You can infer quite a bit about the nutritiona­l qualities of hay from its type and appearance, but the best way to know for sure is to have it tested. “A hay analysis is affordable—about

$20 per sample—and will tell owners the amount of equine digestible energy, crude protein, fiber components, moisture, nonstructu­ral carbohydra­tes, calcium and phosphorou­s,” says Krishona Martinson, PhD, an equine extension specialist at the University of Minnesota. “For an additional fee, more minerals and vitamins can be included in the analysis, as well as mold counts. We have more informatio­n on understand­ing a hay analysis on our website, which is https://extension.umn.edu/horse/horse-nutrition.”

Laboratory testing augments your hands, eyes and nose when it comes to evaluating hay you are considerin­g purchasing and feeding. “Along with a hay analysis, horse owners can physically evaluate hay, looking at forage type, maturity, touch, smell, color, and presence of mold and toxic weeds,” says Martinson, who adds that an informed hay buyer should also ask some specific questions about the product.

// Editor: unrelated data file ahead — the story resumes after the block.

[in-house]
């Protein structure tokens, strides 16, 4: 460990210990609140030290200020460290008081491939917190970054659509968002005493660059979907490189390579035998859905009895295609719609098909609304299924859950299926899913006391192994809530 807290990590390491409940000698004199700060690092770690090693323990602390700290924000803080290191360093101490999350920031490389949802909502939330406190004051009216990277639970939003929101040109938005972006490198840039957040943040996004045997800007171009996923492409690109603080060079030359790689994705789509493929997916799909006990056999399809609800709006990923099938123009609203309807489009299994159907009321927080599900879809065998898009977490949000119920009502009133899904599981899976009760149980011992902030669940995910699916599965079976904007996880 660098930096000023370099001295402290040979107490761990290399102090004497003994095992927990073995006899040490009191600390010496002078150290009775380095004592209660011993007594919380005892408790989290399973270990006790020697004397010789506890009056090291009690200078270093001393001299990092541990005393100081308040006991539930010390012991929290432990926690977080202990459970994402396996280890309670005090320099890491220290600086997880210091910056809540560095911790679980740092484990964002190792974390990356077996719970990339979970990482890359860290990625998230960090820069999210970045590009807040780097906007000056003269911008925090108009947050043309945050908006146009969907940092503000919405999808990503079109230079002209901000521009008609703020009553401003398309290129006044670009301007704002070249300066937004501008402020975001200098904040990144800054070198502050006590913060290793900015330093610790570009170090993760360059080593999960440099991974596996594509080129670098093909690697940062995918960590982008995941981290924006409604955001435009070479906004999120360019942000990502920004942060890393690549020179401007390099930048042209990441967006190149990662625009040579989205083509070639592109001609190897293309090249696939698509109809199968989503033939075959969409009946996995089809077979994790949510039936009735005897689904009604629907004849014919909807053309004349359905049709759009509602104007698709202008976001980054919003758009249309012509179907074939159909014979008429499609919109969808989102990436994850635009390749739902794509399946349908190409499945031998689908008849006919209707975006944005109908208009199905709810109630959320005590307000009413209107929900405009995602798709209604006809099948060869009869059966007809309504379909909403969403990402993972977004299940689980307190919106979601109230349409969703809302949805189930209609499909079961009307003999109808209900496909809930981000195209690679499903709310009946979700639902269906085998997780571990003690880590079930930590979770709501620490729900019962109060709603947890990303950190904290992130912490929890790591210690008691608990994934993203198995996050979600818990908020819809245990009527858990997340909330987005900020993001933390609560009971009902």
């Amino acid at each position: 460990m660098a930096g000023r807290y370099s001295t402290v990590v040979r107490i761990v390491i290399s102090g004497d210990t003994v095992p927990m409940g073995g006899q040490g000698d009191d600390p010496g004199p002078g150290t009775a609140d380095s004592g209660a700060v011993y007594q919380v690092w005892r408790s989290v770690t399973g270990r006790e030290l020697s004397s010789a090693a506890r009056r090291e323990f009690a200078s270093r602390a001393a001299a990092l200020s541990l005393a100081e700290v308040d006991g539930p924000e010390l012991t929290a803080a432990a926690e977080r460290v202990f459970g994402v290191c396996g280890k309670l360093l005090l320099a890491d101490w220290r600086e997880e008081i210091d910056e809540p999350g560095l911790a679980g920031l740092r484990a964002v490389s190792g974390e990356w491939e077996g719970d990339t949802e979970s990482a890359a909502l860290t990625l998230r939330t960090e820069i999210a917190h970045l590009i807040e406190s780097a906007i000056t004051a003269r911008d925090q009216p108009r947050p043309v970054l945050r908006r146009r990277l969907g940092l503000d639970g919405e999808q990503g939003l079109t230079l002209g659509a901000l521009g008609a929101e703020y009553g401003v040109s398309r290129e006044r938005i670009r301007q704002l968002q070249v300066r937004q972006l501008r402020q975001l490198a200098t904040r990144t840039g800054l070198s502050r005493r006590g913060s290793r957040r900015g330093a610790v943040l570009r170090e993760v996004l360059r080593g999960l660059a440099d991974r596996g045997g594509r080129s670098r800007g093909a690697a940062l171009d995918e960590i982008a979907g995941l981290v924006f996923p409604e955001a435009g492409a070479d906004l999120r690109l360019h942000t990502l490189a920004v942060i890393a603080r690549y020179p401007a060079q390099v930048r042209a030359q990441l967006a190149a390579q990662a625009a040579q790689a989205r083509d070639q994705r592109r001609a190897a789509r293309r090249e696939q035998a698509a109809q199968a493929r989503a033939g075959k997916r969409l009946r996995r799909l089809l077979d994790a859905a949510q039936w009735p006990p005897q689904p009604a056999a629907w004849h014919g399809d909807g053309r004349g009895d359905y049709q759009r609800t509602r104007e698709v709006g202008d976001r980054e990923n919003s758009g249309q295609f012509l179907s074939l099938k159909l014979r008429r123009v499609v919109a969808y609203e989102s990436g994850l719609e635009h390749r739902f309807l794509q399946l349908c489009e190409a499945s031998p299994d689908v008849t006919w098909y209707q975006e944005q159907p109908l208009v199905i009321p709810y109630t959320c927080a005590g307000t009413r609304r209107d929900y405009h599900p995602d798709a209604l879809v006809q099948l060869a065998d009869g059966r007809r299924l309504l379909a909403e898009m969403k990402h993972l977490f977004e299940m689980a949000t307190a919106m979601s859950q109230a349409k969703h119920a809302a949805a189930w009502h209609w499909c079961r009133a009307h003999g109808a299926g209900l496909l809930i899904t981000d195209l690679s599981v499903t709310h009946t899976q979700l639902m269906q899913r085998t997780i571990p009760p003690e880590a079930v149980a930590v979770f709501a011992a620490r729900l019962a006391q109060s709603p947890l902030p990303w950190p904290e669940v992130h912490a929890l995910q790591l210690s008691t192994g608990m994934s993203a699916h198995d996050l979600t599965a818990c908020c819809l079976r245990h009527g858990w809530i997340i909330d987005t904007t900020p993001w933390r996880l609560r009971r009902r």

“When purchasing hay, inquire about potential rainfall after cutting, where the hay was harvested (e.g. along a ditch or in a hayfield), and the location (local or out-ofstate). On our website we talk about why these are importatio­n considerat­ions. Ideally, horse owners use physical evaluation and a hay analysis to evaluate hay they are feeding and/or buying,” she says.

Newspapers in English

Newspapers from United States